Friday, August 4, 2017

Talk at Serious Play on VR in Medical Education

I presented a talk on "3D Virtual Reality Using Oculus To Teach Complicated 3D Structures" at the 2017 Serious Play Conference, Hylton Performing Arts Center, Manassas, VA on July 19, 2018. Here is my bio on the site.

My presentation at Serious Play was to approximately 25 clinical and science faculty members as well as to some in the audience who specifically focused on education in medical school. I learned that despite being technologically sophisticated and enthusiastic, listeners varied widely in their experience with virtual reality. They were all willing to expand their knowledge.

My talk focused on how to convey the value of VR to administration to aid adoption and purchase decisions. This issue was well received and perceived as a significant problem.

As we attempt to deploy virtual reality technology in medical education we need to look beyond interest on the part of the student but assess interest, enthusiasm, and actual VR experience by the faculty member. Administration and curriculum committee awareness of and experience with virtual reality is also essential to deployment but is likely to be low. A strategy to address these limitations is necessary to obtain support for the technology.

Please contact me if you would like to learn more about the talk or about the topic in general.

Sunday, July 23, 2017

The Rise of Social Media and Adoption by Medical Students

The rise of social media is changing marketing strategy. United Airlines is the most recent example of the dangers of ignoring the role of social media. They paid dearly regarding market value until they quelled a social media-based firestorm trashing its brand and (potentially) altering purchase decisions.1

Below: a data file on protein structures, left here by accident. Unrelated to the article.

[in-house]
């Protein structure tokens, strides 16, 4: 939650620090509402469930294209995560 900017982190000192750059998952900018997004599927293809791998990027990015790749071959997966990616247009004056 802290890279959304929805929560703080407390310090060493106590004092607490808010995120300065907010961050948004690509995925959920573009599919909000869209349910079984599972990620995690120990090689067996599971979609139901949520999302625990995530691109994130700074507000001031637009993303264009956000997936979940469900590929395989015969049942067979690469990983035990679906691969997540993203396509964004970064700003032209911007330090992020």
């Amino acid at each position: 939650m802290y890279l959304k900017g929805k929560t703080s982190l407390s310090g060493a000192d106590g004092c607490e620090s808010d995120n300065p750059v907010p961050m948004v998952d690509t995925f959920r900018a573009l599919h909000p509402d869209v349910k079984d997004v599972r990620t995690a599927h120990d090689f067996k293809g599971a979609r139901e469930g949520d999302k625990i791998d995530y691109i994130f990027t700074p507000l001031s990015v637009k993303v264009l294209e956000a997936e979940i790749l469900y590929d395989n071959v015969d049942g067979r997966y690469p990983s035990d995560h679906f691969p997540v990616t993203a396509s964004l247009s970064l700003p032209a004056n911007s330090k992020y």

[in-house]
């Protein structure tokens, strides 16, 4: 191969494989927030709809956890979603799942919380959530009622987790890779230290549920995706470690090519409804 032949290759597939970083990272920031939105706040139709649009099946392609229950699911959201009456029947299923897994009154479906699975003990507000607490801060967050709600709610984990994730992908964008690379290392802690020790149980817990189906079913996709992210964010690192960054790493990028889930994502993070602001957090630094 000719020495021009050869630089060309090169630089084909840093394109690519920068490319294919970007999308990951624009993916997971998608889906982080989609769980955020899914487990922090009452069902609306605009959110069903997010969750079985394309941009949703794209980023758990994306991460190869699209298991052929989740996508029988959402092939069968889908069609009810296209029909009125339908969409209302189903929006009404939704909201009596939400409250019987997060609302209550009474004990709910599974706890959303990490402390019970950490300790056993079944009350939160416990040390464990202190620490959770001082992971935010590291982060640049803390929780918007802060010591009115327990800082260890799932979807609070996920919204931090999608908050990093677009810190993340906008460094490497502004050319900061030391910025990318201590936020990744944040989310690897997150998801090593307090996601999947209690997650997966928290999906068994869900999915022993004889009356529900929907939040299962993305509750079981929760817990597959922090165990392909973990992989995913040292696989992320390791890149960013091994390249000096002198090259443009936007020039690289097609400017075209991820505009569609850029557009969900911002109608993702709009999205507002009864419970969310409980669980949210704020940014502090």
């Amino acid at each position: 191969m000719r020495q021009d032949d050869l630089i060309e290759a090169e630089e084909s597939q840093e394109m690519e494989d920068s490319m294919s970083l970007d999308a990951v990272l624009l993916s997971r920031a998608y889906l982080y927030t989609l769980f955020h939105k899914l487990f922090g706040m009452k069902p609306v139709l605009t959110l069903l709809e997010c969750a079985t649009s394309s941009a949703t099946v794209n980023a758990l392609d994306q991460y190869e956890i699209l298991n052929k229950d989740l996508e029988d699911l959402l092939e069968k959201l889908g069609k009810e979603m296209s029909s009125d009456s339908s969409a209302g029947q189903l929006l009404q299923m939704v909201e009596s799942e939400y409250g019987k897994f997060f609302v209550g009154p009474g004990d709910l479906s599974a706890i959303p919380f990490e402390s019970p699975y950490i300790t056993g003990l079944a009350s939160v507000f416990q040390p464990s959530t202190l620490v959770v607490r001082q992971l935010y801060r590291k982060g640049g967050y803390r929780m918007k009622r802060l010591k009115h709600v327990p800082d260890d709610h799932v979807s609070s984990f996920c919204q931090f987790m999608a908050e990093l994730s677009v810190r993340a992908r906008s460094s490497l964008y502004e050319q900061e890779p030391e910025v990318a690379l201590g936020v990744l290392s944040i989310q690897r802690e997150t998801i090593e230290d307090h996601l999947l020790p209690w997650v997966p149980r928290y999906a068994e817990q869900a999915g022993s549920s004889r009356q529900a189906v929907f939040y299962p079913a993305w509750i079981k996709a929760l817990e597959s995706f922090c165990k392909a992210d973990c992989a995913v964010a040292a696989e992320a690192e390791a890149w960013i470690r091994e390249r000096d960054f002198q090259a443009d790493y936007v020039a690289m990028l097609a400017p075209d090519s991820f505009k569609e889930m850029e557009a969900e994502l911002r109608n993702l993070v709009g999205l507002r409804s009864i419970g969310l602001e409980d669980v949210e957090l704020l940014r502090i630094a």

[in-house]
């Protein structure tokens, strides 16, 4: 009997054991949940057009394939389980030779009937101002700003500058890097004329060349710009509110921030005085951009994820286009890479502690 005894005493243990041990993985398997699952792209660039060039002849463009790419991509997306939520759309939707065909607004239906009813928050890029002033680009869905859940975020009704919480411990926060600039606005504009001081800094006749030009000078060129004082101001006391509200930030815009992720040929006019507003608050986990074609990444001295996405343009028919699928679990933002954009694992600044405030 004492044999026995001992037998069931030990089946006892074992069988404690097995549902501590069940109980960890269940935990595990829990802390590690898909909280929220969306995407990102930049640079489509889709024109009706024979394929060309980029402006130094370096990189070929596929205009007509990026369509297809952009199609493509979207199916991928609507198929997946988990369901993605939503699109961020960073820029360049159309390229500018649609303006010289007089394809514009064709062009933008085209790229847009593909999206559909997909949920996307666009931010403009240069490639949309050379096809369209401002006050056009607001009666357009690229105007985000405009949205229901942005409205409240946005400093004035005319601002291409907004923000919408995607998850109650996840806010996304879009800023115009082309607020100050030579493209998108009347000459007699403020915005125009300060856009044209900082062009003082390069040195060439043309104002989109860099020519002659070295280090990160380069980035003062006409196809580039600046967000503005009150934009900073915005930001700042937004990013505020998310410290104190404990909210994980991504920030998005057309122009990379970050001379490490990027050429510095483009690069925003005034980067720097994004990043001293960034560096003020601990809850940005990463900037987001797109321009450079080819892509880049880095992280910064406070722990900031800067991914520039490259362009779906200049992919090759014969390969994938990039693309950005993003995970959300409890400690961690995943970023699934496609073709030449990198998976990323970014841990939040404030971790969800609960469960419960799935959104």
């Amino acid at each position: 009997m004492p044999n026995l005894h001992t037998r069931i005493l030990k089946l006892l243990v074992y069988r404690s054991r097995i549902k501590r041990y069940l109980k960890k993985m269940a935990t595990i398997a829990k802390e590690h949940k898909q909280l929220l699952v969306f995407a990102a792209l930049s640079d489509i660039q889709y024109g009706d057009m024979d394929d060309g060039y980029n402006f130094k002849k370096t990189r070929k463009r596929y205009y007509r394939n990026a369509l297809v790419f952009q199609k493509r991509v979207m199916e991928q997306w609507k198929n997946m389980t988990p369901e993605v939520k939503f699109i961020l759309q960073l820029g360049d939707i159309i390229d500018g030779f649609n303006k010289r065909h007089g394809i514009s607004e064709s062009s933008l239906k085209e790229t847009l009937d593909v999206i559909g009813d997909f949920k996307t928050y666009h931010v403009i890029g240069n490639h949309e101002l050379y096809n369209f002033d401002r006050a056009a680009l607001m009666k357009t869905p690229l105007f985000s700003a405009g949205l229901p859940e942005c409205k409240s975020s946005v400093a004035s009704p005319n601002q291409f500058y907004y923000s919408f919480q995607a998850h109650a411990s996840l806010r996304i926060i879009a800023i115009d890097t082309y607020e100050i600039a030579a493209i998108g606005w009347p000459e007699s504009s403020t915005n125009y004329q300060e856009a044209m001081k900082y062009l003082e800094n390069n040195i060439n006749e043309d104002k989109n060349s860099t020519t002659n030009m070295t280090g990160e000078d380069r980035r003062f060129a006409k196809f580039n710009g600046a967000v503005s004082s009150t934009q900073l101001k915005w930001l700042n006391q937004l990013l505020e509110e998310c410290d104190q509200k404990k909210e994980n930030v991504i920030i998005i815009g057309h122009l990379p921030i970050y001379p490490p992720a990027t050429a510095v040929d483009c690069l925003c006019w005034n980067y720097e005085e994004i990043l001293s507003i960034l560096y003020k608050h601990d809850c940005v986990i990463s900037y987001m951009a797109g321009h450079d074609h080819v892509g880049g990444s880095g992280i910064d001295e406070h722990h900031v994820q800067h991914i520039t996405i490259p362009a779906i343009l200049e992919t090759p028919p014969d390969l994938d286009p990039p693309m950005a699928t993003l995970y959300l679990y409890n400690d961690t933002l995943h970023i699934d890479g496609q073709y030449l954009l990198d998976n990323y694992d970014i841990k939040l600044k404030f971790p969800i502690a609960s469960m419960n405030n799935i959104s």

In its early days of social media, evidence of the marketing value was unclear. Early proponents claimed vast potential to reach the customer, but many unknowns clouded its potential, especially concerns regarding impact, and the challenge of measuring impact. Such concerns are in the past. With an audience of 180 million (56% of the population) in the US in 2015, and expected growth to over 200 million (>60%) in 2020.2 The digital marketer cannot ignore the potential value of engaging the target market using social media.

The reach across a broad demographic is large, about 50% of social media users are older than 35 years old. Use of social media is highest for users 18-24 years old (>90%) and still high for users <17 years old (84%).2 Activity increasingly occurs using a smartphone. Of the 180 million users, 88% use a smartphone. Smartphone based use is expected to continue to grow to the detriment of desktop viewing2 thus favoring smaller screens and location specific content. To obtain the attention of the potential consumer, the digital marketer must investigate social media and assume users access social media using their smartphone.

Earlier concerns acknowledged the reach of social media however some doubted if social marketing would succeed commercially and justify the high valuations. It is possible that a herd effect may have driven initial spending on social media and spending was not necessarily reflective of actual value. But, metrics to measure marketing goal achievement and ROI of social media involvement have evolved, and revenue for social media has shown a steady increase of dollars spent. Facebook accounts for most revenue; it alone has seen revenue from $12B in 2014 to $27B in 2016. By comparison, in 2016 Linked received $3B and Twitter $2.5B.3

Usage is another metric to assess social media platforms and their impact. In the US in 2016 monthly users were as follows: Facebook (149M), Instagram [owned by Facebook] (75M), Snapchat and Pinterest (51M) and Twitter (47M). YouTube had 116M visitors; however, it should be considered more of a passive video delivery medium rather than a pure social network since although there is a discussion component most activity is not social in nature. All the others fall far behind.4